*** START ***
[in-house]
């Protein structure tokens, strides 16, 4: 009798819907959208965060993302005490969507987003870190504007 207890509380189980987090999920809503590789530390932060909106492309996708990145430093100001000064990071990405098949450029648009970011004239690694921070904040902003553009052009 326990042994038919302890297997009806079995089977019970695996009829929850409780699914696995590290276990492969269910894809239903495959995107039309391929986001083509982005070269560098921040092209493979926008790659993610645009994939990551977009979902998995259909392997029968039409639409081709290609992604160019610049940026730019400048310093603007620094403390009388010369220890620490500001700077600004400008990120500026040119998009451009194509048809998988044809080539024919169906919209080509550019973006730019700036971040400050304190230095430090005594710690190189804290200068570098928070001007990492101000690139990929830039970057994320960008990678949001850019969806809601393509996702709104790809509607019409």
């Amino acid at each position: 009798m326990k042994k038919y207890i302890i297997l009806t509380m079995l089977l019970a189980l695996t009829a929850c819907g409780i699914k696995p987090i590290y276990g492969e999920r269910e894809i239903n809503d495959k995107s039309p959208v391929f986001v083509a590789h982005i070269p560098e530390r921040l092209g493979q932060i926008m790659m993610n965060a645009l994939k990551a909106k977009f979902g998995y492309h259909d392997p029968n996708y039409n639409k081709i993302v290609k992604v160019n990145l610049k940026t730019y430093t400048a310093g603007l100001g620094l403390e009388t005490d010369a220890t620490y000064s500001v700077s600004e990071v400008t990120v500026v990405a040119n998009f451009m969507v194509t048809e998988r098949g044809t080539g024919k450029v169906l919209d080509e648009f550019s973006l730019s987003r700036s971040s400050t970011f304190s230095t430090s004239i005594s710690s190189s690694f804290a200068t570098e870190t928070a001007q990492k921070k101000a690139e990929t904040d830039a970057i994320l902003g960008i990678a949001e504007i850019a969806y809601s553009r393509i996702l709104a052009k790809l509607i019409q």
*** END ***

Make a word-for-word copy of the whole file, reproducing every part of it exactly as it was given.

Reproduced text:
[in-house]
């Protein structure tokens, strides 16, 4: 009798819907959208965060993302005490969507987003870190504007 207890509380189980987090999920809503590789530390932060909106492309996708990145430093100001000064990071990405098949450029648009970011004239690694921070904040902003553009052009 326990042994038919302890297997009806079995089977019970695996009829929850409780699914696995590290276990492969269910894809239903495959995107039309391929986001083509982005070269560098921040092209493979926008790659993610645009994939990551977009979902998995259909392997029968039409639409081709290609992604160019610049940026730019400048310093603007620094403390009388010369220890620490500001700077600004400008990120500026040119998009451009194509048809998988044809080539024919169906919209080509550019973006730019700036971040400050304190230095430090005594710690190189804290200068570098928070001007990492101000690139990929830039970057994320960008990678949001850019969806809601393509996702709104790809509607019409």
């Amino acid at each position: 009798m326990k042994k038919y207890i302890i297997l009806t509380m079995l089977l019970a189980l695996t009829a929850c819907g409780i699914k696995p987090i590290y276990g492969e999920r269910e894809i239903n809503d495959k995107s039309p959208v391929f986001v083509a590789h982005i070269p560098e530390r921040l092209g493979q932060i926008m790659m993610n965060a645009l994939k990551a909106k977009f979902g998995y492309h259909d392997p029968n996708y039409n639409k081709i993302v290609k992604v160019n990145l610049k940026t730019y430093t400048a310093g603007l100001g620094l403390e009388t005490d010369a220890t620490y000064s500001v700077s600004e990071v400008t990120v500026v990405a040119n998009f451009m969507v194509t048809e998988r098949g044809t080539g024919k450029v169906l919209d080509e648009f550019s973006l730019s987003r700036s971040s400050t970011f304190s230095t430090s004239i005594s710690s190189s690694f804290a200068t570098e870190t928070a001007q990492k921070k101000a690139e990929t904040d830039a970057i994320l902003g960008i990678a949001e504007i850019a969806y809601s553009r393509i996702l709104a052009k790809l509607i019409q």